Indigenous Families Face Welfare Cuts for Truancy
Wednesday, 19th October 2011 at 10:29 am
Punishment and incentive schemes to link indigenous school attendance with welfare payments have been supported by both the Federal Government and the Opposition.
Speaking on a visit to indigenous communities on Cape York Opposition Leader Tony Abbott told The Age, ''I'm all in favour of what the government is proposing but I think that they need to take strong action for once to actually make it happen.”
Indigenous Affairs Minister Jenny Macklin said the policy was not discriminatory and would only apply to areas where there was a high truancy rate.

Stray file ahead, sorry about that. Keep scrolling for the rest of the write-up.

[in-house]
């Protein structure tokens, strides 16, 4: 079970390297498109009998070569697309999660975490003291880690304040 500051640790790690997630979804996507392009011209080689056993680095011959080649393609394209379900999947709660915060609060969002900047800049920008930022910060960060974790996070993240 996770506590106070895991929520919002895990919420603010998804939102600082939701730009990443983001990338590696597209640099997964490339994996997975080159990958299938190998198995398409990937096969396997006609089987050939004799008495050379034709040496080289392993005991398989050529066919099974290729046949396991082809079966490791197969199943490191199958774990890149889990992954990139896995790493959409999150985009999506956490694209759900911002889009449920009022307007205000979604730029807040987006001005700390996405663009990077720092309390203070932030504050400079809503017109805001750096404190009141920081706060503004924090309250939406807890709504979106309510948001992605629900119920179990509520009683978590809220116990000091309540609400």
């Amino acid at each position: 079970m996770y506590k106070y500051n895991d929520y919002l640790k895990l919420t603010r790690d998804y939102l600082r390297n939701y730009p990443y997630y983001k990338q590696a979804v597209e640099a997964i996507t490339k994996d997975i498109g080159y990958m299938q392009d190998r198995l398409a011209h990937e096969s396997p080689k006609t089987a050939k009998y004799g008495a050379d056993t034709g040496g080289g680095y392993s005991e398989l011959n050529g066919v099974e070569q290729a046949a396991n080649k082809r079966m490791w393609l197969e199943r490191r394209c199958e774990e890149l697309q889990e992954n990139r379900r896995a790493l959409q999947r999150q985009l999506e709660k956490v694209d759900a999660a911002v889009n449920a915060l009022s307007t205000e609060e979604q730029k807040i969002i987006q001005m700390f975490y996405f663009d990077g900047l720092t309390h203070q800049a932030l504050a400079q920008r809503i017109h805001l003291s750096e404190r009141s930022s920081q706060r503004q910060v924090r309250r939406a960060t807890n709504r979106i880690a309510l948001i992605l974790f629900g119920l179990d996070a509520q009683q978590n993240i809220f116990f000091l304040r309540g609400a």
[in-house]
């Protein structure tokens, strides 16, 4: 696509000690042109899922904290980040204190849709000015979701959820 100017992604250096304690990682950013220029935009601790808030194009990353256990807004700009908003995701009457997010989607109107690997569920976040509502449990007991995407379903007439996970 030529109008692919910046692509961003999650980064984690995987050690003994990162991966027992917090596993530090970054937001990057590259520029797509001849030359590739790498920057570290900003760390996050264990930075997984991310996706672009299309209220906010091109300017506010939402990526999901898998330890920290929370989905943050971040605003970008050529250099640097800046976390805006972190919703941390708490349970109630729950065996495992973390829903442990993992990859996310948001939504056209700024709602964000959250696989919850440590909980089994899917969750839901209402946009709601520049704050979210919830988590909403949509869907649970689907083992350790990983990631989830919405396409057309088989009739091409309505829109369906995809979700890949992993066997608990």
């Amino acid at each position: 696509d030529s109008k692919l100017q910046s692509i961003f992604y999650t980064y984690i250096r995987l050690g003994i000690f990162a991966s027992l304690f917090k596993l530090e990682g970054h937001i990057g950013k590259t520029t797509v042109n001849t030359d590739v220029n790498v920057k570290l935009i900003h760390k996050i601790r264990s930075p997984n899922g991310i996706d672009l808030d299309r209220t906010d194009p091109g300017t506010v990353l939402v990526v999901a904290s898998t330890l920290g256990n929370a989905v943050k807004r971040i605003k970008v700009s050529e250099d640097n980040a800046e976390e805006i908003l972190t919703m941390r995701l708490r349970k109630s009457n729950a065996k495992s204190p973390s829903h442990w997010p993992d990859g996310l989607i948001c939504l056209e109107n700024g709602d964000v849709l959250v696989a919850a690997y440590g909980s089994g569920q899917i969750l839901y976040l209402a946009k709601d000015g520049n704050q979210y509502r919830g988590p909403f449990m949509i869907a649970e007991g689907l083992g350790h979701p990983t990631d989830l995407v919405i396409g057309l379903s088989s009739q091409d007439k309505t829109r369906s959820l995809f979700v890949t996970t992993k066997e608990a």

Consultations with indigenous groups showed strong community support for the incentive scheme.
“All of the good jobs with lots of money go to people who have gone to school," Abbott told children at the Hopevale school on Cape York.
Attendance rates at Hopevale skyrocketed to 89% – the highest in a decade, after a new scheme was introduced that restricted parents’ spending of welfare cheques if their children did not attend school.
According to a report in The Australian, Hopevale elder and school truancy officer Victor Gibson says the soaring attendance rate can be attributed in part to the Noel Pearson-devised welfare reform agenda introduced in four Cape York communities in 2008.
Have your say: should indigenous families’ welfare payments be cut if their children do not attend school?